New Meyer Lemon - 5 trees or just 1 too deep?

andbowen(7b/8a DFW TX)November 11, 2013

I was at HD yesterday, and they had these "Deco Citrus" pots on sale for $13 - they had a small selection of Improved meyer lemon and key limes. I couldn't resist at that price, so I took home the one that appeared to be the healthiest. The biggest issue is that they all had multiple trunks.... So, did they root 5 cuttings in one pot? Or is this 1 tree that's just planted WAY too deep in the container? If it is multiple plants, is it worth trying to separate them, or should I just choose the healthiest looking one and clip the rest at the soil line? Thanks in advance for any help and pointers. This is my first citrus.

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hoosierquilt USDA 10A Sunset 23 Vista CA

Hard to say. But, certainly awfully deeply planted. They could be on their own roots, and digging down carefully might tell you if they're grafted or not (look for the graft line). If so, plant them so that the graft line is above the soil. If there is not graft line, they they could simply be on their own roots. Meyer lemons are naturally bush-like. Limes not as much, but still are more compact trees and can send out lower branches.

Patty S.

    Bookmark   November 11, 2013 at 3:08PM
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Maybe the orange tree tag near the bottom will give you some insight.

    Bookmark   November 11, 2013 at 4:45PM
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bonechickchris(7A/6B NJ 08731)

I am not an expert as others on here, but could this possibly be a polyembrionic (sp?) seedling and not a graft or rooting tree?

A few years back, I posted a thread about a tangerine tree I got through mail order that had 3 trunks (although mine was waaaayyyy younger than your tree). I was told it was a seeding that put up multiple trees (embryos, like triplets). However, I tried to find my 2 posts on this, but could not locate it. Maybe someone else can find it.

Do any of you pros out there think this could be it?

    Bookmark   November 11, 2013 at 8:25PM
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NO, it is not a polyembryonic seedling; this is a Meyer. I might possibly be a multi-trunked rooted cutting; but my best guess without viewing the roots is that the bud union has been buried... not uncommon with the semi-idiots that work in big box stores, when they are putting trees into decorative pots to sell them.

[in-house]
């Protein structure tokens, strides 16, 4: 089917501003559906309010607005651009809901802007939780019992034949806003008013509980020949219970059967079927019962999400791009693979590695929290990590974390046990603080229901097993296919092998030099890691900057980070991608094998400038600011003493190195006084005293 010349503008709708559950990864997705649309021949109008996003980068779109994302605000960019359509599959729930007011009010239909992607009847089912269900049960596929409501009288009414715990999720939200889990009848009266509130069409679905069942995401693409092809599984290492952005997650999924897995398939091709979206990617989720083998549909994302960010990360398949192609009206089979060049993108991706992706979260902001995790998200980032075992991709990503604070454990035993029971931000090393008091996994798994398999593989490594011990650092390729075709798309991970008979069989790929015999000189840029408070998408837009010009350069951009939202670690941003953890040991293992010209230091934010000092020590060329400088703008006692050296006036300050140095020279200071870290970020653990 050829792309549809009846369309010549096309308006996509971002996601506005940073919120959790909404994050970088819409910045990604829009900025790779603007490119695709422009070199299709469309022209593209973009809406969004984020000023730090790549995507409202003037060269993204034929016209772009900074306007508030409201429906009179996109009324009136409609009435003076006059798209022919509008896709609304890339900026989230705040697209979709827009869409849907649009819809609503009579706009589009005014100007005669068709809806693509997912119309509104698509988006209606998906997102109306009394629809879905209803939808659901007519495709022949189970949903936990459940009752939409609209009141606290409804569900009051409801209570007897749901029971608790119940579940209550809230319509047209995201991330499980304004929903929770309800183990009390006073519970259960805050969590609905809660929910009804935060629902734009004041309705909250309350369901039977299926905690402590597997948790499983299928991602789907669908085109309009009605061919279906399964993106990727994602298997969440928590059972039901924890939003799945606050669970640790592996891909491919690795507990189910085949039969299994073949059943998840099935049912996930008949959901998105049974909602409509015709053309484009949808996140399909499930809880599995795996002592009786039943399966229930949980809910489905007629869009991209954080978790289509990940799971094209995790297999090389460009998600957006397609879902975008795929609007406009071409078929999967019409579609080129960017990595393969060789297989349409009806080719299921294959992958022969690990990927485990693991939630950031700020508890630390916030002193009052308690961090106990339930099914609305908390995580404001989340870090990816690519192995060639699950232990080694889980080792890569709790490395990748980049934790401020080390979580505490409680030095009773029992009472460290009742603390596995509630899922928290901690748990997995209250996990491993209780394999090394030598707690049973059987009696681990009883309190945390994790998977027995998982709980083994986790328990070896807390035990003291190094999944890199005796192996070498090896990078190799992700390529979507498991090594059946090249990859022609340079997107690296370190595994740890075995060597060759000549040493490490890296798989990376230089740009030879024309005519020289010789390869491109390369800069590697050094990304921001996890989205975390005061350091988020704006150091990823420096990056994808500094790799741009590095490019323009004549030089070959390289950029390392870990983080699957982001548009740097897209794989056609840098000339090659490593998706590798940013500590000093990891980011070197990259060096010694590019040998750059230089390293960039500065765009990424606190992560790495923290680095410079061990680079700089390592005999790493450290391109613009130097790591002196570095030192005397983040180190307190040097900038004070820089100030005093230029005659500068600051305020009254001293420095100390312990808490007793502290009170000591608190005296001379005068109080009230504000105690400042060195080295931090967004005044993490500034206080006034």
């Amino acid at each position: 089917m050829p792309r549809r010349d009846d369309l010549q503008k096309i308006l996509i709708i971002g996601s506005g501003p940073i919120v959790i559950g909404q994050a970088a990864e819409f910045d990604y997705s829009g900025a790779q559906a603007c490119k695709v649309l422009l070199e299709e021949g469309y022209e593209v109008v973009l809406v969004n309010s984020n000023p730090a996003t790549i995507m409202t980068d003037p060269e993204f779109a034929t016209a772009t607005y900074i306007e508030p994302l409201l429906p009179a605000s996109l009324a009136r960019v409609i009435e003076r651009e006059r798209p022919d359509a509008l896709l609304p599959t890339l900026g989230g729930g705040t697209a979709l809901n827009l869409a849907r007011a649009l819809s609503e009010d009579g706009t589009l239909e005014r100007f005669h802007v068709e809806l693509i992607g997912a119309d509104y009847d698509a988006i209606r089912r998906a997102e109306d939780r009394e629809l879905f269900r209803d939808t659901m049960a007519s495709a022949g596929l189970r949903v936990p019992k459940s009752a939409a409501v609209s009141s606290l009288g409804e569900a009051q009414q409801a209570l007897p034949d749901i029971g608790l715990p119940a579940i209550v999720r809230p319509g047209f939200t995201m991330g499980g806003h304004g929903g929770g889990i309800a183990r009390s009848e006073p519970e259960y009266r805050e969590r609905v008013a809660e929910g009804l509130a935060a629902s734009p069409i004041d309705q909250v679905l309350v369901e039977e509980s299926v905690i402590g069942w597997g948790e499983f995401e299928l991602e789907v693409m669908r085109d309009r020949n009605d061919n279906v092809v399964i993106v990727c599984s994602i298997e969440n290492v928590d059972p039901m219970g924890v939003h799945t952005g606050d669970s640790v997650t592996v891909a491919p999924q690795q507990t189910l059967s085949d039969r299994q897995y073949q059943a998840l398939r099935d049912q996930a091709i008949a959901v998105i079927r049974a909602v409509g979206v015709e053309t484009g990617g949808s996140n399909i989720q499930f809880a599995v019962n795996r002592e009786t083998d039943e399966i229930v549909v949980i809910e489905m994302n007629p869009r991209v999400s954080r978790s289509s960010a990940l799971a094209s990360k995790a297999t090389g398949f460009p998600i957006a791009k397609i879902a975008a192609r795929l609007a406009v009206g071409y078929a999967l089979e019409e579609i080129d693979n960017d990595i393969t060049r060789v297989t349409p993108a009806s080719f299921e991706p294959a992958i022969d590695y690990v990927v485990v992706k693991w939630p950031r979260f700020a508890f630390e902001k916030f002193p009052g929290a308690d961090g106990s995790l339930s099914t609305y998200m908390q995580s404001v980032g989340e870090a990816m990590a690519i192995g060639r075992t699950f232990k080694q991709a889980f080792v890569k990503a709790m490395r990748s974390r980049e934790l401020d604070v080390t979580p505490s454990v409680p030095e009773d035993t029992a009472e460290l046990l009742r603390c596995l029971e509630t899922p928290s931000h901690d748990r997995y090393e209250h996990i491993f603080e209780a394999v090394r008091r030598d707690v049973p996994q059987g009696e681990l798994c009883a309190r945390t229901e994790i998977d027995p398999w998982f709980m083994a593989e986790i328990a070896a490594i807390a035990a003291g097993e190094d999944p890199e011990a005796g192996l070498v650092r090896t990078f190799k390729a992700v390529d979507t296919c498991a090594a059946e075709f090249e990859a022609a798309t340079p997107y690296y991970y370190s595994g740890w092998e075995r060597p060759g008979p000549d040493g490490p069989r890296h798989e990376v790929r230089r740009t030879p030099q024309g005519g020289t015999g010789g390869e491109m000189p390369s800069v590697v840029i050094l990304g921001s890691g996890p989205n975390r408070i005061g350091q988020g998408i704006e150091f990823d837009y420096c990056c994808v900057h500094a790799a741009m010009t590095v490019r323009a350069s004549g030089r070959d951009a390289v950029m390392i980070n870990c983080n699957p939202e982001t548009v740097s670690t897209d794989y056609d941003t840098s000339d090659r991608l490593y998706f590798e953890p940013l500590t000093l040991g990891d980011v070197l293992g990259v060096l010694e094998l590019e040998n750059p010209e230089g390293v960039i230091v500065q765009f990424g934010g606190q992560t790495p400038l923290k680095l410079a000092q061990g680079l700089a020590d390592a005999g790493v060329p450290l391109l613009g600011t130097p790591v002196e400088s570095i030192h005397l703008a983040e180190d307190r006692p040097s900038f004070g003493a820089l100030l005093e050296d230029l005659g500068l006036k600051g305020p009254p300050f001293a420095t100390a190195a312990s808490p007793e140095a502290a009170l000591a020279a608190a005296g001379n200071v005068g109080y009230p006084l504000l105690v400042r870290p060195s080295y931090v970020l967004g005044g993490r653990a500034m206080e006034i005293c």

Bookmark   November 11, 2013 at 8:37PM
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andbowen(7b/8a DFW TX)

Should I bare root it to get down to the bottom of the mystery?

    Bookmark   November 11, 2013 at 9:26PM
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That would be my suggestion...

    Bookmark   November 11, 2013 at 11:29PM
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I'm sure your suggestion of five rooted cuttings is the correct one.
Meyers Lemon cuttings root easily and quickly with a bit of mist and bottom heat. Commercially - for the ornamental potted market - it makes sense to do this. Most of all, you don't need an expert grafter. Simply a handful of shoots which anyone can stick in a pot. If one dies, it is easily removed. The multiple shoots quickly make a nice looking bushy plant ready for sale. Cheap and cheerful!
Dis-entangle the roots by swishing around in a large bucket of not-too-cold water, and you'll discover five plants for the price of one.

    Bookmark   November 13, 2013 at 4:16AM
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gregbradley(Upland, CA USDA 9b Sunset 19)

If the tag is the original it is from LaVerne Nursery so it would be a grafted tree.

    Bookmark   November 13, 2013 at 12:20PM
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andbowen(7b/8a DFW TX)

It turned out to be 6 rooted cuttings.

    Bookmark   November 17, 2013 at 7:25PM
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Thanks for the follow up; it's how we learn things here.


This post was edited by Johnmerr on Mon, Nov 18, 13 at 13:42

    Bookmark   November 18, 2013 at 12:06PM
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jkom51(Z9 CA/Sunset 17)

6 bushes (Meyers are actually bushes, not trees) for the price of 1 - what a bargain!

And...a whole lot of lemons may be in your future, LOL....

    Bookmark   November 19, 2013 at 4:21PM
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Dave in NoVA • 7a • Northern VA

Must have been the so-called 'Dwarf' Meyer Lemon. LOL!

    Bookmark   November 29, 2013 at 3:03PM
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